In an earlier post, we outlined a number of new Illinois laws that recently went into effect with the start of 2012. One of those laws requires that everyone in a vehicle buckle up, including backseat riders. Previously, backseat riders over 18 were exempt from the requirement to use a seatbelt, but effective January 1, 2012, in most cases everyone in a moving car has to buckle up.
Why was this law passed? As explained in a Chicago Sun-Times article, the goal is to protect the lives of backseat riders as well as those who sit in the front of a car:
Just like unrestrained front-seat riders, back-seat passengers who aren’t buckled up during an accident can suffer head, chest and abdominal trauma.
“And they can be thrown from the vehicle, said James Doherty, medical director of trauma and critical care programs at Christ Medical Center in Oak Lawn.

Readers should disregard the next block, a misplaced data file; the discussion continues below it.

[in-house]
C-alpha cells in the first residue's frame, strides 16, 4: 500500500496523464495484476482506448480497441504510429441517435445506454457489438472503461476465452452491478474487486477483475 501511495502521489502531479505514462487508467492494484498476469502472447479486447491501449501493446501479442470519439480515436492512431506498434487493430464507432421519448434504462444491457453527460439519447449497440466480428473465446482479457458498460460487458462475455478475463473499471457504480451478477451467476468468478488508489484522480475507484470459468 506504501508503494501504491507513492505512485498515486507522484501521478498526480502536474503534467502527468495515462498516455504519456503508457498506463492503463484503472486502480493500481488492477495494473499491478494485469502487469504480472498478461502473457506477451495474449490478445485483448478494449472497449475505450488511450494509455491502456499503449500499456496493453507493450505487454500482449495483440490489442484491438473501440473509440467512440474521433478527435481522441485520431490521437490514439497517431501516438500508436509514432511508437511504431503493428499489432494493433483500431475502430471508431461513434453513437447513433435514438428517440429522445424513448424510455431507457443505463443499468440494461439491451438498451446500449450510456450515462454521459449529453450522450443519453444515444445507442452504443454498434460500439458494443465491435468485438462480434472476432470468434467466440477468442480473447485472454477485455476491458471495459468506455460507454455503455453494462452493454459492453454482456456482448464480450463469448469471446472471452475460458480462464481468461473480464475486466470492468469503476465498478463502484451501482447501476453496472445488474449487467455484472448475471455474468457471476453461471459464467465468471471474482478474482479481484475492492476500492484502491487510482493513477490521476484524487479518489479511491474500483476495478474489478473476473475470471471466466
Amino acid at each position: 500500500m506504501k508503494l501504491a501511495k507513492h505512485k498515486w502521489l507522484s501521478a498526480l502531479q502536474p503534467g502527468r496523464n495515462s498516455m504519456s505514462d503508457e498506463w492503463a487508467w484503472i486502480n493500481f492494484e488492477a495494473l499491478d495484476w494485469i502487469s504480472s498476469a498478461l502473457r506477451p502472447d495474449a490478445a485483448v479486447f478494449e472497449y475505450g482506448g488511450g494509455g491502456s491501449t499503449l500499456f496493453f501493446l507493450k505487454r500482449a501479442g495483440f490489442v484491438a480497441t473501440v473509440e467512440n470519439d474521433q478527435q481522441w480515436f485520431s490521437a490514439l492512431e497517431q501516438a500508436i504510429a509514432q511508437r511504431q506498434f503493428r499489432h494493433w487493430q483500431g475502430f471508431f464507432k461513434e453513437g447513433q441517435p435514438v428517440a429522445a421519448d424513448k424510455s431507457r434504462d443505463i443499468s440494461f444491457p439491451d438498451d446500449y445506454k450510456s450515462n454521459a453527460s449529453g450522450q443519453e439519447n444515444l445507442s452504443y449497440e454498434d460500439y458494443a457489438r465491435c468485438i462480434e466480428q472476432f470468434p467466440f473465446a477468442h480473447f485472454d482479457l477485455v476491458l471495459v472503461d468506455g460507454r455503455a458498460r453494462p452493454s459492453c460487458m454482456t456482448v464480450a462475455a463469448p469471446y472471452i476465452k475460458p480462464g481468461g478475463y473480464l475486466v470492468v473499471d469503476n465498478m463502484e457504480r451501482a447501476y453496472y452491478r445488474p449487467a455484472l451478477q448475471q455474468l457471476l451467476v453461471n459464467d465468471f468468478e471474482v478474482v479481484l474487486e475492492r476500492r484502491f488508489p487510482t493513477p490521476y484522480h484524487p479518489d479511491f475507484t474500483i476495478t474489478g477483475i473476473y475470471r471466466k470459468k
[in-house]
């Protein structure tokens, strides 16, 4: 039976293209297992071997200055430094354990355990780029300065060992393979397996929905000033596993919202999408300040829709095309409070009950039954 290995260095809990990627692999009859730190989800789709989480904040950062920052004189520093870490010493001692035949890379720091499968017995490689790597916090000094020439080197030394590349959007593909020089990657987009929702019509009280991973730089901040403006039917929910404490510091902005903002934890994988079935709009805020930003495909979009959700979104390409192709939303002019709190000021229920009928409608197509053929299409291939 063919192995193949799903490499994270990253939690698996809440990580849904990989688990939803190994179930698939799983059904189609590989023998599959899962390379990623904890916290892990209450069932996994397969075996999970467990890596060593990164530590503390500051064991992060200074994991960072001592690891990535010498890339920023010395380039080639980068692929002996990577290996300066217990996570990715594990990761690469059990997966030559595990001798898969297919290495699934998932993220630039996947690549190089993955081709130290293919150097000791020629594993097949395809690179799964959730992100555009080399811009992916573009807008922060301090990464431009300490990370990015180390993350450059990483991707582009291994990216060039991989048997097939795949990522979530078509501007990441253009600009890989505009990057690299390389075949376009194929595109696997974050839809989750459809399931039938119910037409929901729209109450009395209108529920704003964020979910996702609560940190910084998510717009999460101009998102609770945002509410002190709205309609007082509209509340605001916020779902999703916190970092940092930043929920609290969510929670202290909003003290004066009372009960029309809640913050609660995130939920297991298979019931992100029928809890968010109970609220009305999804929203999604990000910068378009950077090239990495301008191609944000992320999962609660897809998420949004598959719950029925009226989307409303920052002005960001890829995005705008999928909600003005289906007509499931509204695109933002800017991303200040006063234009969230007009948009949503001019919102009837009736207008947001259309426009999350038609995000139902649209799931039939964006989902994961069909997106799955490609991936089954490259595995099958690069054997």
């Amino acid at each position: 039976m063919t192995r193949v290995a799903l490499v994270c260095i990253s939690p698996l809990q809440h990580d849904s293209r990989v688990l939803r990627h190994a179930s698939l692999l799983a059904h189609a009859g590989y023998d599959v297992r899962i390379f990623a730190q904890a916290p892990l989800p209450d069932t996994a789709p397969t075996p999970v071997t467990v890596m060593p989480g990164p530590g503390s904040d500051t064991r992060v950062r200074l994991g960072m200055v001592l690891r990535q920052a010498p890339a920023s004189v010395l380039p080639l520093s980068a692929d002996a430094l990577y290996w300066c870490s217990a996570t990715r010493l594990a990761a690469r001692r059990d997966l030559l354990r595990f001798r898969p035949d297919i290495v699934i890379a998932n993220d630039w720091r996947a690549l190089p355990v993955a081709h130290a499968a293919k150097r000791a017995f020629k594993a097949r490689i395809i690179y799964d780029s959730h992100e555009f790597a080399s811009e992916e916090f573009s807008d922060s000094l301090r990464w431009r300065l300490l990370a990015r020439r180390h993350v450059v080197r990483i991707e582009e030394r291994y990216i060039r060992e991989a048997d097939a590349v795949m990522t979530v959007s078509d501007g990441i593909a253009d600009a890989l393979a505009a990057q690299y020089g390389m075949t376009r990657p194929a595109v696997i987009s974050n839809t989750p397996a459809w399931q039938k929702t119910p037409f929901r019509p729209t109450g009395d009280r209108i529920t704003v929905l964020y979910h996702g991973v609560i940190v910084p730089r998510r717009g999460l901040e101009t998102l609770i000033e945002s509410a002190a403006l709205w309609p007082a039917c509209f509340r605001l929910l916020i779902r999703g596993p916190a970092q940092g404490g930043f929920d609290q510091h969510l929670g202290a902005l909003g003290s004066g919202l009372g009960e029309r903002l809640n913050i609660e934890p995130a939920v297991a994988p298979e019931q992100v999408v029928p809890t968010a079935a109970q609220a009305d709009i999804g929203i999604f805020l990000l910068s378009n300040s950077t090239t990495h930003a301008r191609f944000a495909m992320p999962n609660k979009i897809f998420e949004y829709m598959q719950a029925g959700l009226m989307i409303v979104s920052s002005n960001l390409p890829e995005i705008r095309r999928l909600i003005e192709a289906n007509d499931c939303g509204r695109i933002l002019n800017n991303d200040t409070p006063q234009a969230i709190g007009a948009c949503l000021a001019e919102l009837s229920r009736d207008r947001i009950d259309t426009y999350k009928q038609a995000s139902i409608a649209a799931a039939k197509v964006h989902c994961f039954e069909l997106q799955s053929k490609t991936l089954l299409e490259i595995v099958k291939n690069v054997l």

Back-seat passengers also can become human projectiles during a crash, injuring or even killing others in the vehicle, he said.
The intent behind the law is sound, and based on statistics regarding car crashes, the law will undoubtedly reduce the number of crash-related injuries. As discussed in the article, seat belts reduce injuries related to automobile accidents by up to 50%.
There are a few exceptions to the new law, however. These include riders with a doctor’s excuse and “emergency vehicles, buses, taxis and passengers in delivery trucks that make frequent stops and that don’t exceed 15 mph…(and) people riding in a motor vehicle from 1965 or earlier.”
So, buckle up Illinois! You’ll avoid a traffic infarction and possibly avoid serious injuries in the event of a car accident.